<%if @item.rigged %>Yes<%else%>No<%end%>

I was thinking of something like this?

if @item.rigged ? "Yes" : "No" 

But it doesn't work. Ruby has the ||= but I"m not even sure how to use that thing.

  • It's unclear which line is not working (or is it both ?) – ymoreau Aug 9 '18 at 11:52

Remove if from if @item.rigged ? "Yes" : "No"

Ternary operator has form condition ? if_true : if_false

  • If you condition ends in a '?' is it possible to drop it? Ie if the condition is @customer.sales.present? can you drop the '?'? ... don't worry. Found some code I had and tested it. The answer is 'no' – Jay Killeen Jan 21 '15 at 5:54
  • @JayKilleen You're correct. Ruby is all about clever tricks, but it's that clever (: – Nikita Rybak Jan 23 '15 at 7:47
  • 1
    @NikitaRybak s/that/not that :) – Austin Jun 11 '15 at 20:18

In Ruby, the condition and the then part of an if expression must be separated by either an expression separator (i.e. ; or a newline) or the then keyword.

So, all of these would work:

if @item.rigged then 'Yes' else 'No' end

if @item.rigged; 'Yes' else 'No' end

if @item.rigged
  'Yes' else 'No' end

There is also a conditional operator in Ruby, but that is completely unnecessary. The conditional operator is needed in C, because it is an operator: in C, if is a statement and thus cannot return a value, so if you want to return a value, you need to use something which can return a value. And the only things in C that can return a value are functions and operators, and since it is impossible to make if a function in C, you need an operator.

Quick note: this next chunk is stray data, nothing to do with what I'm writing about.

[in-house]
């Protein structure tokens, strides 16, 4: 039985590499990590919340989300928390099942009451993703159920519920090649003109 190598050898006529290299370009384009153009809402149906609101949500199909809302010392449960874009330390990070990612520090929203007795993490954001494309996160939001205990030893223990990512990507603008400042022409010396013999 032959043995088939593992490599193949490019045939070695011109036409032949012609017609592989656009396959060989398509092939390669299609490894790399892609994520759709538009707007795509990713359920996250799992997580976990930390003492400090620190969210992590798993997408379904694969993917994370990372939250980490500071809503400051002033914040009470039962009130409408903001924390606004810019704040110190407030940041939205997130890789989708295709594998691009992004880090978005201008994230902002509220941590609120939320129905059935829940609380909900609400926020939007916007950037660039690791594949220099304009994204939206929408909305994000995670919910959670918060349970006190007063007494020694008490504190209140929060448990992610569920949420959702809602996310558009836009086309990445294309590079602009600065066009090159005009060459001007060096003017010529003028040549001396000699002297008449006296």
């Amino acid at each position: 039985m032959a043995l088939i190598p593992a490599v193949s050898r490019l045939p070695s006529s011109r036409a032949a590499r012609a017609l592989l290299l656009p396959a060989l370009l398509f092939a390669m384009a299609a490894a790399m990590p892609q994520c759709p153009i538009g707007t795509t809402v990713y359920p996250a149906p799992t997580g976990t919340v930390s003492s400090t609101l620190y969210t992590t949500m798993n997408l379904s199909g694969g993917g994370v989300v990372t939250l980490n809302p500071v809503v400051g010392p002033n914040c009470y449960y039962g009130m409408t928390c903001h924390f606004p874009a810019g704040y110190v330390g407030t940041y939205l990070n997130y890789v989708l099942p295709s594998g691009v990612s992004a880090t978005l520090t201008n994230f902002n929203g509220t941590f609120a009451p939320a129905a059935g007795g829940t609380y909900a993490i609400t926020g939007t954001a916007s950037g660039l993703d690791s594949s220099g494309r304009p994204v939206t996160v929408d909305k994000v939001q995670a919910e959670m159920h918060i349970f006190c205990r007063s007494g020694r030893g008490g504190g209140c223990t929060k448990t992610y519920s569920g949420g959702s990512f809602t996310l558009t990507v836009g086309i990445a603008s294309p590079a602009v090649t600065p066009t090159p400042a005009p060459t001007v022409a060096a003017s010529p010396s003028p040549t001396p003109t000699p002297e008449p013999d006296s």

In Ruby, however, if is an expression. In fact, everything is an expression in Ruby, so it already can return a value. There is no need for the conditional operator to even exist, let alone use it.

BTW: it is customary to name methods which are used to ask a question with a question mark at the end, like this:


This shows another problem with using the conditional operator in Ruby:

@item.rigged? ? 'Yes' : 'No'

It's simply hard to read with the multiple question marks that close to each other.


One line if:

<statement> if <condition>

Your case:

"Yes" if @item.rigged

"No" if !@item.rigged # or: "No" unless @item.rigged
  • 13
    Or "No" unless @item.rigged to prevent the ! – Veger Feb 13 '15 at 20:49
  • This solution is different in that it returns nil instead of 'Yes' if item.rigged is true. Single-line if or unless statements return nil if the condition isn't met. – The Pellmeister May 10 '18 at 20:31

From what I know

3 one-liners

  1. a = 10 if <condition>


a = 10 if true # a = 10
b = 10 if false # b = nil
  1. a = 10 unless <condition>


a = 10 unless false # a = 10
b = 10 unless true # b = nil
  1. a = <condition> ? <a> : <b>


a = true ? 10 : 100 # a = 10
a = false ? 10 : 100 # a = 100

I hope it helps.

  • 1
    Dog This is the best answer – I love how succinctly it contrasts all three ways. Thanks! – MrVocabulary Sep 23 '18 at 11:23

Both the shell and C one-line constructs work (ruby 1.9.3p429):

# Shell format
irb(main):022:0> true && "Yes" || "No"
=> "Yes"
irb(main):023:0> false && "Yes" || "No"
=> "No"

# C format
irb(main):024:0> true ? "Yes" : "No"
=> "Yes"
irb(main):025:0> false ? "Yes" : "No"
=> "No"
  • only the second example is idiomatic ruby – sekmo Sep 25 '18 at 9:09

if else condition can be covered with ternary operator

@item.rigged? ? 'Yes' : 'No'

For simplicity, If you need to default to some value if nil you can use:

@something.nil? = "No" || "Yes"

You can Use ----

(@item.rigged) ? "Yes" : "No"

If @item.rigged is true, it will return 'Yes' else it will return 'No'

protected by cassiomolin Mar 13 at 0:36

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